In my own life, this trait, combined with a very tumultuous early life, led to me being in a state of constant fear. To this day I still have extreme reactions to loud noise, much to the delight of my children when they leap out of hiding places!

For many years I believed everyone felt the same way as I did, so I would judge myself harshly for not being ‘normal’ or able to cope with things most people seemed to coast through.  As a result, I did everything I could to reduce anxiety and the harsh voice of my inner critic, including turning to cigarettes and then, more recently, alcohol.

All or Nothing?

As an HSP my all-or-nothing strategy would kick in.  If I used a substance my highly sensitive system craved more of it. Why?  Because we get a significantly higher sense of reward than those who are not HSPs. I would chain smoke, and then, once I quit, I turned to alcohol. One was never enough. I could literally feel the anesthetising effect as it hit my bloodstream, and I wanted more, and more, and more.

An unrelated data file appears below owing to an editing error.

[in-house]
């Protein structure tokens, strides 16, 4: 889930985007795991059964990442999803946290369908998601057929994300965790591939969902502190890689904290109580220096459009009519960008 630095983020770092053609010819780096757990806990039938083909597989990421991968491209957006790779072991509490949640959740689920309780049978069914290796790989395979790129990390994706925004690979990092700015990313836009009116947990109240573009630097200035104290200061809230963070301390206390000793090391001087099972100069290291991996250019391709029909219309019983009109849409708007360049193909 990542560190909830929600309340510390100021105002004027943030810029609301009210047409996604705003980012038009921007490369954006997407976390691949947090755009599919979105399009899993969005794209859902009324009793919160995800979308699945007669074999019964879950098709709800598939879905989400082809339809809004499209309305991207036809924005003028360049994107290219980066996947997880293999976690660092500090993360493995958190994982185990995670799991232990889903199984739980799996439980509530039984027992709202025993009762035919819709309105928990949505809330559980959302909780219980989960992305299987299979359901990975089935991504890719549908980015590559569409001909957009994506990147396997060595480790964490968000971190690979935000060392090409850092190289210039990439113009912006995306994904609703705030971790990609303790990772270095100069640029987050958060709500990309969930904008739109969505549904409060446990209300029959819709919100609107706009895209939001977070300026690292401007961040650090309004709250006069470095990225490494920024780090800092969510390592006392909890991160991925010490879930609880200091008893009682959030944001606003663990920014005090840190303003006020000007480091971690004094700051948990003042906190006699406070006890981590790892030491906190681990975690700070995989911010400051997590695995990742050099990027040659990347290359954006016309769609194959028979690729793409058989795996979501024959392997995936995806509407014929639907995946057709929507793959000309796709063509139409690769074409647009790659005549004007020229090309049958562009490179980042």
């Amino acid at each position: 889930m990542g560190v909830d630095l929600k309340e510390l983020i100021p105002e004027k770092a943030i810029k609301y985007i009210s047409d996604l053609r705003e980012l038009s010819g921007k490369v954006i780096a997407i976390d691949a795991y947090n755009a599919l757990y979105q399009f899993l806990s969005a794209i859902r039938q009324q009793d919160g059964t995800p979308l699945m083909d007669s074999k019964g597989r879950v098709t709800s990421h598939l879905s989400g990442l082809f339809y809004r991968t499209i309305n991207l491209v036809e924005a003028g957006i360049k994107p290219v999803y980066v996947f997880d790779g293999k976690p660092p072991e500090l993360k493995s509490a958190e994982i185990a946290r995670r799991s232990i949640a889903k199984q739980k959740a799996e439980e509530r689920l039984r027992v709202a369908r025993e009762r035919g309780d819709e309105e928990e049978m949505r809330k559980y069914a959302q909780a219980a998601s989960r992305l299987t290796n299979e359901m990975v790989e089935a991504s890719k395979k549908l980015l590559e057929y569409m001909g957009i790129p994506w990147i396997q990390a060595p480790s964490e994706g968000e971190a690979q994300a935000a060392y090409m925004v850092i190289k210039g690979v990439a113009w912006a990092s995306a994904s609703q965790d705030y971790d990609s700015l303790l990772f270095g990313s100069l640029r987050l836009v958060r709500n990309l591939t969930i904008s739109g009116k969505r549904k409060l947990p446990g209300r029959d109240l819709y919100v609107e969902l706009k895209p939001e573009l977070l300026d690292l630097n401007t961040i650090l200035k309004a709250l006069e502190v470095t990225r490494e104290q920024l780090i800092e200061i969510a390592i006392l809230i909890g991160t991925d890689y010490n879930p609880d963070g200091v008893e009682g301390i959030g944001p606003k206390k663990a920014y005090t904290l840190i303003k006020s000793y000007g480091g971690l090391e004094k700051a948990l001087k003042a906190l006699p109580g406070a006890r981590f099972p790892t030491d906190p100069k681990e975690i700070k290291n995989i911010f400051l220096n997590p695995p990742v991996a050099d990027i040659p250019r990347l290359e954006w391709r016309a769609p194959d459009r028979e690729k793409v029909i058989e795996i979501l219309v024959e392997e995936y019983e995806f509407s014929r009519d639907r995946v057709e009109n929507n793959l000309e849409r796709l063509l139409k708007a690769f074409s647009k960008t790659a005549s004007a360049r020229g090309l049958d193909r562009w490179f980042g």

When my nervous system was on high alert, alcohol provided the (albeit short-term) relief I craved.

In my opinion and experience, HPSs have a greater propensity to turn to substances.  They settle our hypersensitive, frazzled, and overwhelmed nervous systems that are activated by the hectic environment of the modern world and relieved by the surge of chemicals that soothe us so quickly and intensely.

This was certainly the case for me.

So all or nothing?  I believe that due to the intensity of our experiences we simply cannot moderate. We feel it all, or we numb it all. And herein lies the poison, and the magic.

The Good News

There is always a reason why certain types of species survive.  HSPs throughout history have used their intuitive and creative gifts to guide, lead and serve humanity.  If you are one you are not alone. Here are some you may have heard of...